I would like to know, what are the characteristics of "Wildfire" (as opposed to normal fire) in the Game of Thrones TV Series?
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According to the TV Series, burning wilfire is capable of melting the following substances;
"The Substance burns so hot it melts wood, stone... even steel... and, of course, flesh!. The Substance burns so hot it melts flesh... like tallow."
Assuming the maester is correct, it will burn hot enough to melt steel (at approx 1500°C) and stone (at approx 1200°C). Although they explicitly mention melting wood, the reality is that the temperature required to achieve such a feat (approx 3500°C) strongly suggests that this is mere hyperbole.
From the same canon source, we also know that it combusts readily in the presence of urine and burns with a green flame.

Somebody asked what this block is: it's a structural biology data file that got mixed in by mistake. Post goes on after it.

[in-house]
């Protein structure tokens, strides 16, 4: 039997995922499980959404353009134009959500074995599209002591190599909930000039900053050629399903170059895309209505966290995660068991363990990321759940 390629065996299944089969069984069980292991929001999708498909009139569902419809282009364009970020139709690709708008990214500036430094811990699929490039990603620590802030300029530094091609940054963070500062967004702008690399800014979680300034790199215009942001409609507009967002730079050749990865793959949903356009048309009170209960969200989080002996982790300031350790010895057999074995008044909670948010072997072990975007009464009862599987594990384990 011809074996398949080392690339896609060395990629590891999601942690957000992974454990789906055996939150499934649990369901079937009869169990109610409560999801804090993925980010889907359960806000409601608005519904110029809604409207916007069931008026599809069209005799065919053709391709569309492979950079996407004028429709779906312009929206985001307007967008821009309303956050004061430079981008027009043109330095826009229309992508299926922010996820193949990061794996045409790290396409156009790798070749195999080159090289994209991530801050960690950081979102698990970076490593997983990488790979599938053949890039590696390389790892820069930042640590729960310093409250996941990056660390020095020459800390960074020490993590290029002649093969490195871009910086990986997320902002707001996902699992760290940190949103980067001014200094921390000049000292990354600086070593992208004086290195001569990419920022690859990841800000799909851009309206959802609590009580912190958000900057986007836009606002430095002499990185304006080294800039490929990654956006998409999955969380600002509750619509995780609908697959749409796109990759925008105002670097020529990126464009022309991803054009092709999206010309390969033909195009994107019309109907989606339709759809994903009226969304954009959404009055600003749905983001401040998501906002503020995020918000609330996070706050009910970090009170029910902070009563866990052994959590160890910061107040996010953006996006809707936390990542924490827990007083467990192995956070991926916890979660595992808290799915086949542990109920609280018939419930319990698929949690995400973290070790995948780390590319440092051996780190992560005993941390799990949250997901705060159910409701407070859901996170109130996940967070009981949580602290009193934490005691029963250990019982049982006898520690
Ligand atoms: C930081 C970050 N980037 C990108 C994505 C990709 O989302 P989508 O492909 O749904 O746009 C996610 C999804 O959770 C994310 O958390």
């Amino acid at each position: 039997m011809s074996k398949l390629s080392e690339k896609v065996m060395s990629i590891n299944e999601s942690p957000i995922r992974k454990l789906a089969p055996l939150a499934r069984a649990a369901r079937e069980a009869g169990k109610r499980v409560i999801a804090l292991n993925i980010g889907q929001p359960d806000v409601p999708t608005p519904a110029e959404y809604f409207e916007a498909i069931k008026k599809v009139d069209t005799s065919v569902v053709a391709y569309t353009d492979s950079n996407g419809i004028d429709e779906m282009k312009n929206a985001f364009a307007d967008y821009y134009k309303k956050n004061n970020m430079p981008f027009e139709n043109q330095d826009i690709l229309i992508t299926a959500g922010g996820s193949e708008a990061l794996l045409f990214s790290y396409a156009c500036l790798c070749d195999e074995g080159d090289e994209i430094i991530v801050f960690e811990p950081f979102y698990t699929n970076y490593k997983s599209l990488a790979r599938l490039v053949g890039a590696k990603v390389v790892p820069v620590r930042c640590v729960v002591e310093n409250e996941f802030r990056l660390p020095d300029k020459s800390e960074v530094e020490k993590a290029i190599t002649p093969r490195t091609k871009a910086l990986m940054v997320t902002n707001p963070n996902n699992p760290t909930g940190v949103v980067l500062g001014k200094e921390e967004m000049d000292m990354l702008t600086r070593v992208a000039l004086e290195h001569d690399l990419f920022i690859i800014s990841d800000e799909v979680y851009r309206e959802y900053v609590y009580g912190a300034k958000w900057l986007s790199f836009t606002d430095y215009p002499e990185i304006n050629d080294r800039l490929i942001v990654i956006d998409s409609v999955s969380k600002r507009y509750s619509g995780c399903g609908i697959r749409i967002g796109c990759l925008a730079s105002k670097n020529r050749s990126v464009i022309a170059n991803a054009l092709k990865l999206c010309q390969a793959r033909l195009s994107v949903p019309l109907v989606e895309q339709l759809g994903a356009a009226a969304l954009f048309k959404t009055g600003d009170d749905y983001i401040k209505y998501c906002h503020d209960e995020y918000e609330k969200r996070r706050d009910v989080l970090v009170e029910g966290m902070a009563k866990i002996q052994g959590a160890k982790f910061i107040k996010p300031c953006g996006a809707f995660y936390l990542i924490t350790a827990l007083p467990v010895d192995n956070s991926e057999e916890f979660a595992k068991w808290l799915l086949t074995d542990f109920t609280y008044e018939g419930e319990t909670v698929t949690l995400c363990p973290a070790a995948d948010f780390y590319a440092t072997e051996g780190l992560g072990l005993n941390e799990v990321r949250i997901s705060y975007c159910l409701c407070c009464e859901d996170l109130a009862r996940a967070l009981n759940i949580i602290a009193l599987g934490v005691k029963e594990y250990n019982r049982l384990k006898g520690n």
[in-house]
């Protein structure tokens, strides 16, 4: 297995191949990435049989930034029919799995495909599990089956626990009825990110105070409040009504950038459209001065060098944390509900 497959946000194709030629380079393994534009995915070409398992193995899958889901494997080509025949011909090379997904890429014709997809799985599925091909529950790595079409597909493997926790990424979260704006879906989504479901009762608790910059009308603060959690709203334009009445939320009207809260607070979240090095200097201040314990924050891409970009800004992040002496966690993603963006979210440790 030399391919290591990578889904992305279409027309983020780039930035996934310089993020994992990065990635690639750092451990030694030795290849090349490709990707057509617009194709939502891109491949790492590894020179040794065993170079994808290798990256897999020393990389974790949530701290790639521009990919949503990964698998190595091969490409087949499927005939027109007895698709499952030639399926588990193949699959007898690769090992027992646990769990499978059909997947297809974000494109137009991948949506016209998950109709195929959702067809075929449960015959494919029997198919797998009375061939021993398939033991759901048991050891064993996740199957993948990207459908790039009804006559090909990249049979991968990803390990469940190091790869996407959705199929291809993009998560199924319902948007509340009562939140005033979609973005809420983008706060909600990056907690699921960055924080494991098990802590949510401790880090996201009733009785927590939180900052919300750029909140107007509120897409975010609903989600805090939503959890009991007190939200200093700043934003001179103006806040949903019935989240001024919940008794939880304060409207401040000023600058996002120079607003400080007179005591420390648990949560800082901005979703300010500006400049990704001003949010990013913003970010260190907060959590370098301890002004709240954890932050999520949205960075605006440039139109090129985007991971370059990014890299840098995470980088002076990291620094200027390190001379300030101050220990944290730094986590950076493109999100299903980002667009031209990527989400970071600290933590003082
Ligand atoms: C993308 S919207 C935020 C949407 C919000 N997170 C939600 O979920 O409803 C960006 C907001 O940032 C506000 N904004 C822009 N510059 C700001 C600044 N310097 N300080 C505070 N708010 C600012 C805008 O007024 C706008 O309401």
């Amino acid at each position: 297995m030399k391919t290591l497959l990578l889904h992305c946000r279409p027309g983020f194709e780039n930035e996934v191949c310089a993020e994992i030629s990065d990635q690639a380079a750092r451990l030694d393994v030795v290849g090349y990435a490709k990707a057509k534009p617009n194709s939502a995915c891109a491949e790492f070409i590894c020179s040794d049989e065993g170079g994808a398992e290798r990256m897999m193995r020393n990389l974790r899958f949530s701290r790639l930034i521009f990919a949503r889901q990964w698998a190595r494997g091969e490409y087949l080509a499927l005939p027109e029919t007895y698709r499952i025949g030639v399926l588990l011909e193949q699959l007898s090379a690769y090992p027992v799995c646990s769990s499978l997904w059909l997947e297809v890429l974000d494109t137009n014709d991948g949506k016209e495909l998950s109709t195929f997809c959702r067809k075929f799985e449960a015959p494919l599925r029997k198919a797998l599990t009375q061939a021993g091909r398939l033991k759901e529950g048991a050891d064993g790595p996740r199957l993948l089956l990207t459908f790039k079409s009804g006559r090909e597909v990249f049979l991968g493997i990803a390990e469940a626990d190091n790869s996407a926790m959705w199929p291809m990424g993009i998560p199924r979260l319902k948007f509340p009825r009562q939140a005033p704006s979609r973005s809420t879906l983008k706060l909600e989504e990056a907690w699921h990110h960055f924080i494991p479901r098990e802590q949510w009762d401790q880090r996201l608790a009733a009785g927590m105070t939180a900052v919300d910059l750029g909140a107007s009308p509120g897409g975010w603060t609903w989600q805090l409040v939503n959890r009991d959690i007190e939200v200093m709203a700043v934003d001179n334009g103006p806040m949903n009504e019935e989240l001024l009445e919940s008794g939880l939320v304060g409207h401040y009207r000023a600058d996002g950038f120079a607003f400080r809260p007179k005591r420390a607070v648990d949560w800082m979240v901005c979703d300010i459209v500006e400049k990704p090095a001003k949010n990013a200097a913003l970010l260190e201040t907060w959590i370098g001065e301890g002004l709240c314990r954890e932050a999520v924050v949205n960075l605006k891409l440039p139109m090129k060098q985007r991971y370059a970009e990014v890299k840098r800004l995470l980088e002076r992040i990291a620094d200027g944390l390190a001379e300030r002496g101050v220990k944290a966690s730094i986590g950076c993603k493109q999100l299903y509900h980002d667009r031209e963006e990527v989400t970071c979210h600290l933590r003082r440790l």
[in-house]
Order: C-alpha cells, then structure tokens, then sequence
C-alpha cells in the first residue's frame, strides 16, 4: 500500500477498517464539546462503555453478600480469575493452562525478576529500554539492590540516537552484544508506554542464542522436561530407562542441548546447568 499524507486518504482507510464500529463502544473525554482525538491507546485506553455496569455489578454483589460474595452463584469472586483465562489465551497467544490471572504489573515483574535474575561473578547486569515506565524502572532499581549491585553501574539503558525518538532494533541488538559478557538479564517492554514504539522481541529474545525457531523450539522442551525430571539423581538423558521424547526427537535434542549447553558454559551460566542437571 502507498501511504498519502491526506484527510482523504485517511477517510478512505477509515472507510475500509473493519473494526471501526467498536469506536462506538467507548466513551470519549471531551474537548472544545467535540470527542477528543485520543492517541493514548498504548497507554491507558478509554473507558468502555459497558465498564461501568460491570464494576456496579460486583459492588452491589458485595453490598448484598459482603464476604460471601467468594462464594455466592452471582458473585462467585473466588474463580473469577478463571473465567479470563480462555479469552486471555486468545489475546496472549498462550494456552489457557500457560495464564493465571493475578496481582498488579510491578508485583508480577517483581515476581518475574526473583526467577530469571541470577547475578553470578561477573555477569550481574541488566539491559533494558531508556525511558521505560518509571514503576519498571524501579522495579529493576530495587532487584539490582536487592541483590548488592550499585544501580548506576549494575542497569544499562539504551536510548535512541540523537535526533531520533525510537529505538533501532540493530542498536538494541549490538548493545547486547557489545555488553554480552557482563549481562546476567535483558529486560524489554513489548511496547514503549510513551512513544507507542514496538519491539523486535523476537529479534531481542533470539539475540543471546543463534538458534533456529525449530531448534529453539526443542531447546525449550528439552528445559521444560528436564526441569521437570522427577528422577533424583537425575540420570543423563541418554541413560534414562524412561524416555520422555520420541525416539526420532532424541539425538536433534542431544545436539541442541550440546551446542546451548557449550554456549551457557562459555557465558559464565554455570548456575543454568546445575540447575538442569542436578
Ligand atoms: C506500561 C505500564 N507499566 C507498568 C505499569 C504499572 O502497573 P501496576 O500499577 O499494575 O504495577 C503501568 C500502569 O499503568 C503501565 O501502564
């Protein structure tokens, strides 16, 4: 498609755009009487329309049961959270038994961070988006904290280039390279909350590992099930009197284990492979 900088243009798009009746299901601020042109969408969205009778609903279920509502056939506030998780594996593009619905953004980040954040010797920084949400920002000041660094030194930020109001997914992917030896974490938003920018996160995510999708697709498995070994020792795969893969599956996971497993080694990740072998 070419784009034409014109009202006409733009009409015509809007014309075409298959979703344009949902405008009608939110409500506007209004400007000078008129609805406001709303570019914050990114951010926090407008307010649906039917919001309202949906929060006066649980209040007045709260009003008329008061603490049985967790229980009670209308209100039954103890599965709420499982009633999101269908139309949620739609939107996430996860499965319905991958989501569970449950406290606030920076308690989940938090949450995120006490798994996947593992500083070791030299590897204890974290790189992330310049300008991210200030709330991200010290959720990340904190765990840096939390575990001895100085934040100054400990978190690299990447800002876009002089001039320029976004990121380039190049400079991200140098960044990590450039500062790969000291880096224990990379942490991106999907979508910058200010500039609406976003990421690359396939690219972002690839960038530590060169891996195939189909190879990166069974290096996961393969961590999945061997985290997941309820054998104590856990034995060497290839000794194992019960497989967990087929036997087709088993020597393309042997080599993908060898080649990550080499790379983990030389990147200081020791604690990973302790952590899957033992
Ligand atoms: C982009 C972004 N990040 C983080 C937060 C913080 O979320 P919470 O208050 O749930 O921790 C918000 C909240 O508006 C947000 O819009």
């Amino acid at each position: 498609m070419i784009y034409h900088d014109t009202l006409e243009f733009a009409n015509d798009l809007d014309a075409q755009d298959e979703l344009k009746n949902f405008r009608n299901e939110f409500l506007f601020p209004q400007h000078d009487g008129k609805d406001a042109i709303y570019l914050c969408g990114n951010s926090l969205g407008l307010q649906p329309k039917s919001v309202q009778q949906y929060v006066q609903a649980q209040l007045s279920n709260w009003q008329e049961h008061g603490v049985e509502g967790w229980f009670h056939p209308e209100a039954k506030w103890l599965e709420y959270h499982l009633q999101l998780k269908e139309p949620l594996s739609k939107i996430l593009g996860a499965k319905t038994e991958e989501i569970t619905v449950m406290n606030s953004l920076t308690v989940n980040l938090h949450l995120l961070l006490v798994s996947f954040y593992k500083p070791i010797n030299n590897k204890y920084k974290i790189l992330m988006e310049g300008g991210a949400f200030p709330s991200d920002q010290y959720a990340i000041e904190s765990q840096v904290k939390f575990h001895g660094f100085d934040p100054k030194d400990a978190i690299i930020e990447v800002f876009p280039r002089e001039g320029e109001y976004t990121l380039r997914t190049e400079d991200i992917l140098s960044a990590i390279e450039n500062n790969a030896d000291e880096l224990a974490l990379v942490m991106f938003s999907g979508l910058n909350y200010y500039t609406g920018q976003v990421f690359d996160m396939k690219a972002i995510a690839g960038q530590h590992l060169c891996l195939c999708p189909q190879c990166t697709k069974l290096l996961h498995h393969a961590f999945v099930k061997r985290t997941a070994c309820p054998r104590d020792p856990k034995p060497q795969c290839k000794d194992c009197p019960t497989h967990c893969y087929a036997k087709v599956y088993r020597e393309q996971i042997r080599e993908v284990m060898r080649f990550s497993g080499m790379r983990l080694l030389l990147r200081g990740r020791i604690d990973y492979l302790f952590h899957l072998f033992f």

While there are a variety of elements that burn with a green flame (including copper, antimony, selenium, tellurium, thallium and barium) the only one of these elements that would readily react with the water in urine is Barium which would cause steam, heat and highly combustible hydrogen gas, potentially leading to an explosion.
Wildfire is stored as a greenish transparent liquid. According to Bronn it's highly combustible and can explode from merely being handled ungently.
The wildfire that was used to coat Baris' 'Flaming sword' is composed of "Isopropyl Alcohol" and kept alight with "a small pilot light". The flame was artificially coloured using CGI effects by Pixomondo, who won an Effects Emmy for the series.
According to various fan sites, the liquid version is allegedly distilled water mixed with glycol and green food colouring although I've been unable to locate a canon confirmation.
If you're after more of an historical perspective, there is an extensive reference on the subject of wildfire on the GoT Wikia
Since it's apparent that you're talking about the substance known as wildfire in the English originals, it's almost certainly based on Greek fire, a Byzantine naval weapon whose formula has been lost, and so we can only speculate on what exactly it was.